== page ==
First Contact with The Child Within

Contacting The Child within us: We were all once children, and still have that child dwelling within us. But most of us are unaware of this.

 

Fraser Trevor Fraser Trevor Author
Title: Contacting the child within has to be attempted by not using the parent voice of course we at first do not recognise our parental voice but our child within instantly recognises the voice of its abuser.
Author: Fraser Trevor
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Contacting the child within has to be attempted by not using the parent voice of course we at first do not recognise our parental voice ...


Contacting the child within has to be attempted by not using the parent voice of course we at first do not recognise our parental voice but our child within instantly recognises the voice of its abuser. it help us see that children don't really misbehave. Interestingly enough, the term is almost exclusively applied to children – seldom to adults. We never hear people say:
''My husband misbehaved yesterday."
"One of our guests misbehaved at the party last night."
"I got so angry when my friend misbehaved during lunch."
"My employees have been misbehaving lately.''

Apparently, it's only children who are seen as misbehaving - no one else. Misbehaviour is exclusively parent and teacher language, tied up somehow with how adults have traditionally viewed children. It is also used in almost every book on parenting I've read, and I've read quite a few.

I think adults say a child misbehaves whenever some specific action is judged as contrary to how the adult thinks the child should behave. The verdict of misbehaviour, then, is clearly a value judgment made by the adult - a label placed on some particular behaviour, a negative judgment of what the child is doing. Misbehaviour thus is actually a specific action of the child that is seen by the adult as producing an undesirable consequence for the adult. What makes a child's behaviour misbehaviour (bad behaviour) is the perception that the behaviour is, or might be, bad behaviour for the adult. The "badness'' of the behaviour actually resides in the adult's mind, not the child's; the child in fact is doing what he or she chooses or needs to do to satisfy some need.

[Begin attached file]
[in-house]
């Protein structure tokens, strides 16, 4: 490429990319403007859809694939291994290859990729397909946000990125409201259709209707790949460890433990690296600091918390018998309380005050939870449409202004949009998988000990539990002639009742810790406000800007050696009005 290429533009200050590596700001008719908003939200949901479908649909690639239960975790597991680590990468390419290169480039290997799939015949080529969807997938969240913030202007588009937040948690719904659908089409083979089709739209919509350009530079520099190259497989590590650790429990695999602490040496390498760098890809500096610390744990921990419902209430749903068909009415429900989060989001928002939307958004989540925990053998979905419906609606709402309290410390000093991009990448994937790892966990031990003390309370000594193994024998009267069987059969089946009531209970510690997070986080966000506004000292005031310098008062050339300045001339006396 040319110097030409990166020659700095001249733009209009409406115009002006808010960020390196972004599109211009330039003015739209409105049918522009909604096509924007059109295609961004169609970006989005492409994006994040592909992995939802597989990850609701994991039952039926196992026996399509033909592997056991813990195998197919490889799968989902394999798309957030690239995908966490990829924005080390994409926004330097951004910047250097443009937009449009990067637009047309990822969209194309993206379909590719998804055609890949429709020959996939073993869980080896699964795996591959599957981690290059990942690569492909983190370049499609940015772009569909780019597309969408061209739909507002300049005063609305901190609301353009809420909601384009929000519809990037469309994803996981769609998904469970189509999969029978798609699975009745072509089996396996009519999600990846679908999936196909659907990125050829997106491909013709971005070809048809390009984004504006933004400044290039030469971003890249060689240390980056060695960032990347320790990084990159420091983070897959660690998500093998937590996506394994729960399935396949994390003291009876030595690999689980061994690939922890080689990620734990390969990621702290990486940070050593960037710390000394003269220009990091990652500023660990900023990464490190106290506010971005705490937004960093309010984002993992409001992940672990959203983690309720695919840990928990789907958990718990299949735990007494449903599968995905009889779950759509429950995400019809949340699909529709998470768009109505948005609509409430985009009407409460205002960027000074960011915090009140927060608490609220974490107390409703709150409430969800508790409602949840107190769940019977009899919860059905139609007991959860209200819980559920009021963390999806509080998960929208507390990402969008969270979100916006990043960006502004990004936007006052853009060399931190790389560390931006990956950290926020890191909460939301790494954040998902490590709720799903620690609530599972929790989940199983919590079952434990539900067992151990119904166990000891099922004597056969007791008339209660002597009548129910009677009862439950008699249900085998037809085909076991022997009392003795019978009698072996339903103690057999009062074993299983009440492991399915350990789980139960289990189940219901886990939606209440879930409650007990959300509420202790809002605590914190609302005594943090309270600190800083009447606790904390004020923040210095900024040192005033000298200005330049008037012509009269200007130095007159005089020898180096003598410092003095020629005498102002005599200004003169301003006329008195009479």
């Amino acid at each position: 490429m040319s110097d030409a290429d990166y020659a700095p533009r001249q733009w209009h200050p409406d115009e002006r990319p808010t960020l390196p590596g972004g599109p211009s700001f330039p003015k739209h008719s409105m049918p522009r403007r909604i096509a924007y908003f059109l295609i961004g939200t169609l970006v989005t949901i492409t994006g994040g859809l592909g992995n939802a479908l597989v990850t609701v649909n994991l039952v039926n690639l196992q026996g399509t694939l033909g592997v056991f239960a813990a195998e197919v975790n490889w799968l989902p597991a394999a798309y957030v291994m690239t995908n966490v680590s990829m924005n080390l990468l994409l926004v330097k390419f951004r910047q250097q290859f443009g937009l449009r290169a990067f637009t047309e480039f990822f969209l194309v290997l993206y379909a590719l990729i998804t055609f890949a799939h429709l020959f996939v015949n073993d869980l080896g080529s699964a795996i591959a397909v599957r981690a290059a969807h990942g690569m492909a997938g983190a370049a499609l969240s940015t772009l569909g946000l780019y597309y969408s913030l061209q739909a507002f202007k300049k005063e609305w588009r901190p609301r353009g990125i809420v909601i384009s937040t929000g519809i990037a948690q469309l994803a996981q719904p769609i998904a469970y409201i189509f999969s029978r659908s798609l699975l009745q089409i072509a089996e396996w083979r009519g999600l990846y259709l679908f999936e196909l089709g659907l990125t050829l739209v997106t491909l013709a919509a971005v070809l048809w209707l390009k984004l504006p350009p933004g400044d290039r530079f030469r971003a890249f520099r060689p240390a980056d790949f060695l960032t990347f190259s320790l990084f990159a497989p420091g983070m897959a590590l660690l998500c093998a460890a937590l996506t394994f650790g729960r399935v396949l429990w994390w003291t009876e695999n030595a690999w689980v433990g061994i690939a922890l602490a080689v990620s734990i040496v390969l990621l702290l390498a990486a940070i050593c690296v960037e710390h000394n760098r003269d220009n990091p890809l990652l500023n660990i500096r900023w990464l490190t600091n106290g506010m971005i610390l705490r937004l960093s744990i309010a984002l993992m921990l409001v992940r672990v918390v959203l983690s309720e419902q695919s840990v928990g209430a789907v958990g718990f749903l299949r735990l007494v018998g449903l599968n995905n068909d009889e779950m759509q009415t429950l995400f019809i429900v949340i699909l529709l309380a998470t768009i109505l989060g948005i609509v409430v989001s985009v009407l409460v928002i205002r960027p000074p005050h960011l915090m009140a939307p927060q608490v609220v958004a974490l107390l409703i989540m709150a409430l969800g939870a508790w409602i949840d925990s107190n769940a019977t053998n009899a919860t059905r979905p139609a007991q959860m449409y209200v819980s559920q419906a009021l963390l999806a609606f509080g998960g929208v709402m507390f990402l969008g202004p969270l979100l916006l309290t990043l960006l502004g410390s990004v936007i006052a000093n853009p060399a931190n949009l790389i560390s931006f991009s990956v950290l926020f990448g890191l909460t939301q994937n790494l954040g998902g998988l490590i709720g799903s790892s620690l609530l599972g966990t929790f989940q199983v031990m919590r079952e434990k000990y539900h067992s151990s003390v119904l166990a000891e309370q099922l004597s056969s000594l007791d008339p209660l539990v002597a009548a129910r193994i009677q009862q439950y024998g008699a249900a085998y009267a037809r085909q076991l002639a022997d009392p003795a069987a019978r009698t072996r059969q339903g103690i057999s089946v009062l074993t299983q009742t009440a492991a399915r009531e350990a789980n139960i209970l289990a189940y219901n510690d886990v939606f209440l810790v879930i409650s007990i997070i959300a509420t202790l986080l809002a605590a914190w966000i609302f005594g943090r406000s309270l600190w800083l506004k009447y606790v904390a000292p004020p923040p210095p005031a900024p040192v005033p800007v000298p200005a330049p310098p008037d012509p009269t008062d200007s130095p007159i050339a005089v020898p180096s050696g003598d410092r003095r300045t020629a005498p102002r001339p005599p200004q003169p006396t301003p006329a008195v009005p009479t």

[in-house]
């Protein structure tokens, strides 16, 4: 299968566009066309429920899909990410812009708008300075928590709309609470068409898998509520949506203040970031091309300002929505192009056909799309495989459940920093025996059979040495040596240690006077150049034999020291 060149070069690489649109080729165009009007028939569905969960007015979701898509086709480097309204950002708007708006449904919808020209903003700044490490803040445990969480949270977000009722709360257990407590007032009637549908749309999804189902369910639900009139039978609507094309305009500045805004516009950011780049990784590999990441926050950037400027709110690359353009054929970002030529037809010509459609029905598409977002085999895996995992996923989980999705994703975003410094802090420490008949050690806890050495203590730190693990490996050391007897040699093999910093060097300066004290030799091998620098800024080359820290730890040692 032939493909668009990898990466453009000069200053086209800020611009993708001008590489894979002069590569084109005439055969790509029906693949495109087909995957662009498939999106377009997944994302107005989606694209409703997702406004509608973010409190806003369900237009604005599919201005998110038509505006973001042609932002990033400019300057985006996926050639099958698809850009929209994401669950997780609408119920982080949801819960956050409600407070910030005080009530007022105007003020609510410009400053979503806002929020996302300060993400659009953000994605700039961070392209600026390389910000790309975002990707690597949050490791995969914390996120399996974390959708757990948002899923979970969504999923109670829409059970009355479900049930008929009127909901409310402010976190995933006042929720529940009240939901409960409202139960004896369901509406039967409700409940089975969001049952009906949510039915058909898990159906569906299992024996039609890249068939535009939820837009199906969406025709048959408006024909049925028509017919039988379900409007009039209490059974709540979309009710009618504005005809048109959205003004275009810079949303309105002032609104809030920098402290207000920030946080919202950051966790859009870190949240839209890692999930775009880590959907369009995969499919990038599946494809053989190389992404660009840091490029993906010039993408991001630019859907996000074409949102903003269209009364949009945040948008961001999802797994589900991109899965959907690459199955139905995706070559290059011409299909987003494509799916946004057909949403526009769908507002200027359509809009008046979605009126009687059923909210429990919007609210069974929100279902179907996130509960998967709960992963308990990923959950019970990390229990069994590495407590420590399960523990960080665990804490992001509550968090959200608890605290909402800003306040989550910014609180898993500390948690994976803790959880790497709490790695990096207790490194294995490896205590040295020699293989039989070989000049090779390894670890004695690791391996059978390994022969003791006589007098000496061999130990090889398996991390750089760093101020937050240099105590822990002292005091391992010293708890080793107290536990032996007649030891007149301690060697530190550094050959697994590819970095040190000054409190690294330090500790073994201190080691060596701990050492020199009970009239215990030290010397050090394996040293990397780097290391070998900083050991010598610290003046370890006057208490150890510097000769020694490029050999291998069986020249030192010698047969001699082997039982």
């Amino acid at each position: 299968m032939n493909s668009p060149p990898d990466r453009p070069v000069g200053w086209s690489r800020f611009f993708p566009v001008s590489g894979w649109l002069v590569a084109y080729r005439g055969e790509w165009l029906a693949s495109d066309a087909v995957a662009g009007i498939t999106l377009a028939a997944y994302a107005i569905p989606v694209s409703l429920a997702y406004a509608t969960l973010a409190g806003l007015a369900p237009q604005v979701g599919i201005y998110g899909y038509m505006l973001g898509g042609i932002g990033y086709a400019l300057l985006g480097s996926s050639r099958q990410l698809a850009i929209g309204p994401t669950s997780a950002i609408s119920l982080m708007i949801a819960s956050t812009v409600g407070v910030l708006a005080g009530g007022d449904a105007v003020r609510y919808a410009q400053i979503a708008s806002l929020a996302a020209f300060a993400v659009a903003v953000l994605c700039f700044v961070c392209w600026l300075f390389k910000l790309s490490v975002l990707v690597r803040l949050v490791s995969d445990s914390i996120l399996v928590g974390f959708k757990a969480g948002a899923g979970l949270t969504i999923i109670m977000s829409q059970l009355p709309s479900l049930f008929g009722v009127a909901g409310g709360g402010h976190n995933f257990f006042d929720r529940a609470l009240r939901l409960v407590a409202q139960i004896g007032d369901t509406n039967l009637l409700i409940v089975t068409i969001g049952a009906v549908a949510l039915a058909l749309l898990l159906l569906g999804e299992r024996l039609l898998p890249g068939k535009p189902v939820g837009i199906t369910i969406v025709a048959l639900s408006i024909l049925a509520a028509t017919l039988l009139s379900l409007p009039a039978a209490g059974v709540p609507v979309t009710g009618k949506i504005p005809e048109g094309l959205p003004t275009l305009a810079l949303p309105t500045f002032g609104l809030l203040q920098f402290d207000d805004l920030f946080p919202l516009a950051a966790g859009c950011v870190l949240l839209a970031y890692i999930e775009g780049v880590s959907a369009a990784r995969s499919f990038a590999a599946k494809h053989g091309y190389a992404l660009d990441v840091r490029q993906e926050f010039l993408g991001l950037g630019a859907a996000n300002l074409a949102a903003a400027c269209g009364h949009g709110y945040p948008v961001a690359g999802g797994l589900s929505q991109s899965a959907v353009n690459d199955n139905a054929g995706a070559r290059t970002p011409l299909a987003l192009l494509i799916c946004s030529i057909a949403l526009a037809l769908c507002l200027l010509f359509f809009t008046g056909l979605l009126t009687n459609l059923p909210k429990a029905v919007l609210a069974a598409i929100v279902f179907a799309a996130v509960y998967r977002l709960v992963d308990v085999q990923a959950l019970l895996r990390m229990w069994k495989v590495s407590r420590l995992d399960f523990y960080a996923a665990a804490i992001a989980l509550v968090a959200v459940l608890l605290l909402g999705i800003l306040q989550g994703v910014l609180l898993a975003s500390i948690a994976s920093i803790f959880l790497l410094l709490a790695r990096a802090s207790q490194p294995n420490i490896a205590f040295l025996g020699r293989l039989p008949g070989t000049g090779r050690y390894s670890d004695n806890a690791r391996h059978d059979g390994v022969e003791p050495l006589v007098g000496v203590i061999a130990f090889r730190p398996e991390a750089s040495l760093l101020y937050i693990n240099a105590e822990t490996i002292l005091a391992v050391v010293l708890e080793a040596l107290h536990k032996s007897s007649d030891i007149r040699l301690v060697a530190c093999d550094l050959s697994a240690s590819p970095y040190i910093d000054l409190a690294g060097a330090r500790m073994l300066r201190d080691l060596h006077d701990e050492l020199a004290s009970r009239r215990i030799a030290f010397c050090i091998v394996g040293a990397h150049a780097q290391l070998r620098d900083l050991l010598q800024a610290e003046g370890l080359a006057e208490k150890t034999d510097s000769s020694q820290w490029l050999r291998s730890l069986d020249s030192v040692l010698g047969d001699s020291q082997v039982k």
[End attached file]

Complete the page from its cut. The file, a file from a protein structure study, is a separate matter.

Put another way, the adult experiences the badness, not the child. Even more accurately, it is the consequences of the child's behaviour for the adult that are felt to be bad (or potentially bad), not the behaviour itself.

When we grasp this critical distinction, we experience a marked shift in attitude toward  children within. we begin to see all actions of youngsters simply as behaviours, engaged in solely for the purpose of getting needs met. When adults begin to see children as persons like themselves, engaging in various behaviours to satisfy normal human needs, they are much less inclined to evaluate the behaviours as good or bad.

Accepting that children don't really misbehave doesn't mean, however, that adults will always feel accepting of what they do. Nor should they be expected to, for children are bound to do things that adults don't like, things that interfere with their own "pursuit of happiness.'' But even then, the child is not a misbehaving or bad child, not trying to do something to the adult, but rather is only trying to do something for himself.

Only when we make this important shift - changing the locus of the problem from the child to the adult - can they begin to appreciate the logic of non-power alternatives for dealing with behaviours they don't accept.

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